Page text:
Brazil’s Trump: right-wing firebrand Jair Bolsonaro declares presidential ambition
‘Patriot’ lawmaker is anti-gay, anti-abortion, pro-guns and pro-military
Jair Bolsonaro, a controversial politician often compared to Donald Trump and hard-right French politician Marine Le Pen, on Thursday declared himself the “patriot” Brazil needs.
Although official campaigning is not yet permitted for the October 2018 presidential polls, Bolsonaro called a campaign-like press conference at a Rio hotel to lay out his deeply conservative vision and mock his liberal critics.
The former army paratrooper said he is the answer to Brazil’s rampant corruption, crime and economic malaise - “an honest president, a patriot, who has green and yellow (the national flag’s colors) in his blood and Jesus in his heart.”
Fervent in his opposition to abortion and gay rights, as well as support for gun ownership and an aggressive military, the congressman is Brazil’s version of nationalist, conservative politicians gaining prominence around the world.
Opponents condemn Bolsonaro as racist, homophobic and an apologist for torture during the two decades long military dictatorship that ended in Brazil in 1985.
However, the 62-year-old is no fringe politician. With Brazil mired in problems, his message of toughness and an end to business as usual is striking a chord.
He won more votes than any other congressman from Rio de Janeiro state in the last general elections in 2014.
And after steadily rising in opinion polls, he now lies tied in second place for the presidency in 2018, behind leftist former two term president Luiz Inacio Lula da Silva.
A big selling point for Bolsonaro is that he’s one of the few top politicians in Brazil not to have been accused of corruption in the “Car Wash” anti-graft investigation.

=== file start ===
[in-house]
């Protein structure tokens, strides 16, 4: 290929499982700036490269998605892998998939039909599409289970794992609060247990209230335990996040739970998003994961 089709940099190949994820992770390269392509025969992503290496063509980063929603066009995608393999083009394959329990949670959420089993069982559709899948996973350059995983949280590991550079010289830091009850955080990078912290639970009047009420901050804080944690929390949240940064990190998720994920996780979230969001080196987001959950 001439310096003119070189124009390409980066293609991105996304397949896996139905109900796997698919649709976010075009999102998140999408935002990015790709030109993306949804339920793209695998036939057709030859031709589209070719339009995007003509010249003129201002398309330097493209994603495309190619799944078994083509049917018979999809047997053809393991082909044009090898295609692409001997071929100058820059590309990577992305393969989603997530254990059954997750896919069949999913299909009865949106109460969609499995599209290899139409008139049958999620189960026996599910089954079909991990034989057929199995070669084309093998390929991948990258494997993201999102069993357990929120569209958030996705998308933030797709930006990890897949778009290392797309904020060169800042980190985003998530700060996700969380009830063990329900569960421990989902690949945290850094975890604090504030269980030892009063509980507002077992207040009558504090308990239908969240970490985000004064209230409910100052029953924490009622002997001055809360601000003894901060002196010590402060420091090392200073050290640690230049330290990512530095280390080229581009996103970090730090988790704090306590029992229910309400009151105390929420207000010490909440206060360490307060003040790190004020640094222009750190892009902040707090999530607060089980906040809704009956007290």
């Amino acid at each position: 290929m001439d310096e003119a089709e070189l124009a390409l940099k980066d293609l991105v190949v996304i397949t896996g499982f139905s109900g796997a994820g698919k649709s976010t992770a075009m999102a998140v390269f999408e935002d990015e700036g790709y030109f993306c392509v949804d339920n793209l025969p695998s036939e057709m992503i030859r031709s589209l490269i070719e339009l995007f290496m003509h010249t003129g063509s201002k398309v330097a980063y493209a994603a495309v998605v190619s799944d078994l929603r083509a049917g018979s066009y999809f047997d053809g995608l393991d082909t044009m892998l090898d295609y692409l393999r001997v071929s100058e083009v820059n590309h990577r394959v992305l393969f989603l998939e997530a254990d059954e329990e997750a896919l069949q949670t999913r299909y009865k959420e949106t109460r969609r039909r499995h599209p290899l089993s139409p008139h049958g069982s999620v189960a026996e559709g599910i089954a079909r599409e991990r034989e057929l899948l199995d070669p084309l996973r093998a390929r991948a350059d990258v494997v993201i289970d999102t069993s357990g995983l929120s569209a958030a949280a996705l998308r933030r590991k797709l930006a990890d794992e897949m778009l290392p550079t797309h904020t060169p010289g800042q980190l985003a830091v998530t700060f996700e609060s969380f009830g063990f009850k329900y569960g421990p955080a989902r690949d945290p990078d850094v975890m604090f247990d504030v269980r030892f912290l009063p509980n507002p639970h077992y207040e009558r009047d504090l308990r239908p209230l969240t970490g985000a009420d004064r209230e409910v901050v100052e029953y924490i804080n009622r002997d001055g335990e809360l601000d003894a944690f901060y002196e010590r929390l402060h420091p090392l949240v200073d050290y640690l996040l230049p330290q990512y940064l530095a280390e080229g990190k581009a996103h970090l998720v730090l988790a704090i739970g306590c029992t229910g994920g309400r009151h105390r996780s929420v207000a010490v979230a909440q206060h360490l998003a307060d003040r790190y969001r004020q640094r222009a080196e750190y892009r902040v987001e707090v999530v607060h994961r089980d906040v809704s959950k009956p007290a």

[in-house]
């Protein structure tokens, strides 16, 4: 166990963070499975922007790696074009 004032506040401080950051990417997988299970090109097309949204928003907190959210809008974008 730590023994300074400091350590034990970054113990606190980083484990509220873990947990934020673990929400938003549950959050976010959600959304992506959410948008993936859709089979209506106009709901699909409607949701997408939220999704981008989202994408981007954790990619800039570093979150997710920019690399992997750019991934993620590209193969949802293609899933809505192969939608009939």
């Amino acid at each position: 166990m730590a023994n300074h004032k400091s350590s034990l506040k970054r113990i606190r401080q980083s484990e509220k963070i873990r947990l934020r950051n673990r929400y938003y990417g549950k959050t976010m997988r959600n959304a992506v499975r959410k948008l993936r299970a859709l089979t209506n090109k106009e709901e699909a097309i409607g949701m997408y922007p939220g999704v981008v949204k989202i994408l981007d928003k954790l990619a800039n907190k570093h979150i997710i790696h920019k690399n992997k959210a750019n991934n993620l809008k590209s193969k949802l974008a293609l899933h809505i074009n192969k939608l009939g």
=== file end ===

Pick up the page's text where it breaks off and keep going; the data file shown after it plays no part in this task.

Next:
To name just two high-profile targets, current center-right President Michel Temer faces a bribery charge, while Lula has been convicted of bribe taking and faces multiple trials.
Last week, Congress voted overwhelmingly to spare Temer from having to go to trial, adding to public disgust. Bolsonaro, one of the congress members who voted against Temer, called corruption Brazil’s “cancer.”
While a longtime congressman is hardly a political outsider, Bolsonaro has succeeded in painting himself as someone “outside the traditional political elite,” said David Fleischer, professor emeritus at Brasilia University.
Opponents describe Bolsonaro’s radical positions as a danger to democracy.
He drew gasps from many in Brazil last year when he voted to remove leftist president Dilma Rousseff from office in an impeachment procedure and dedicated the vote to a notorious colonel from the dictatorship in which Rousseff was herself tortured.
“The terror of Dilma Rousseff,” Bolsonaro crowed on the floor of the House.
His outbursts also include telling a leftist congresswoman that she did not “deserve” to be raped and proclaiming he’d rather his son be killed than gay.
But on Thursday he only revelled in his reputation.
“I’m not the ugly duckling - I’m the horrible duckling,” he joked.
Lula leads in all scenarios for 2018, according to a June poll by the respected Datafolha institute, with Bolsonaro and former 2014 presidential candidate, the environmentalist Marina Silva, coming second equal.
Although Lula is ahead, he has by far the highest rejection rate at 46 per cent and in any case may be barred from running because of his bribery conviction.
For all his incendiary remarks, Bolsonaro’s own rejection rating is 30 per cent.
It’s still far too early to make predictions about the elections. The country’s division between extremes of Lula on the left and Bolsonaro on the right partly reflects the fact that a convincing centrist has yet to take up the challenge.
What’s sure is that Bolsonaro is serious, managing to mix his extreme comments with a “mellow and laid back” style that ordinary voters like, Fleischer said.
“He has a good delivery, a good art of conversation with people,” Fleischer said.
One sign of that popular touch? His Facebook page has over 4.5 million likes, far more than Lula’s three million and Silva’s 2.3 million.
And on Thursday he announced plans to change his awkwardly - and rather bizarrely - named National Ecological Party to something much more catchy: the Patriota party.